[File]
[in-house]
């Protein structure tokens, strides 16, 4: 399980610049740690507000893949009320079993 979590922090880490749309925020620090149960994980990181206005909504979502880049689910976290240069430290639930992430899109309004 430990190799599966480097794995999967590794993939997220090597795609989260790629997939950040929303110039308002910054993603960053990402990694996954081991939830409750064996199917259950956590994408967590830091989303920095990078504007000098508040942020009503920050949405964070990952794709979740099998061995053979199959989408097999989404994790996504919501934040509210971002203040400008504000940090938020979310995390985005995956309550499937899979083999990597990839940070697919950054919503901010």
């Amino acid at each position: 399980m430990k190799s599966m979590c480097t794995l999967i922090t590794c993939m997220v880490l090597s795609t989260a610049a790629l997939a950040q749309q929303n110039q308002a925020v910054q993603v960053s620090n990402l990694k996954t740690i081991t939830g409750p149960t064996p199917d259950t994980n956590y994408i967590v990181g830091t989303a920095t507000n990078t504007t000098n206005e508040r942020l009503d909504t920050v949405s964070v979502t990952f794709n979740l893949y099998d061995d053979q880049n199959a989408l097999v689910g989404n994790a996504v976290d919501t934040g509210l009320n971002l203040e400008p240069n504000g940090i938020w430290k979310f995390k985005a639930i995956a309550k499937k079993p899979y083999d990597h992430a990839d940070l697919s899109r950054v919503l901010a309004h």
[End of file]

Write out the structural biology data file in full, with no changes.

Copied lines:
[in-house]
């Protein structure tokens, strides 16, 4: 399980610049740690507000893949009320079993 979590922090880490749309925020620090149960994980990181206005909504979502880049689910976290240069430290639930992430899109309004 430990190799599966480097794995999967590794993939997220090597795609989260790629997939950040929303110039308002910054993603960053990402990694996954081991939830409750064996199917259950956590994408967590830091989303920095990078504007000098508040942020009503920050949405964070990952794709979740099998061995053979199959989408097999989404994790996504919501934040509210971002203040400008504000940090938020979310995390985005995956309550499937899979083999990597990839940070697919950054919503901010």
């Amino acid at each position: 399980m430990k190799s599966m979590c480097t794995l999967i922090t590794c993939m997220v880490l090597s795609t989260a610049a790629l997939a950040q749309q929303n110039q308002a925020v910054q993603v960053s620090n990402l990694k996954t740690i081991t939830g409750p149960t064996p199917d259950t994980n956590y994408i967590v990181g830091t989303a920095t507000n990078t504007t000098n206005e508040r942020l009503d909504t920050v949405s964070v979502t990952f794709n979740l893949y099998d061995d053979q880049n199959a989408l097999v689910g989404n994790a996504v976290d919501t934040g509210l009320n971002l203040e400008p240069n504000g940090i938020w430290k979310f995390k985005a639930i995956a309550k499937k079993p899979y083999d990597h992430a990839d940070l697919s899109r950054v919503l901010a309004h």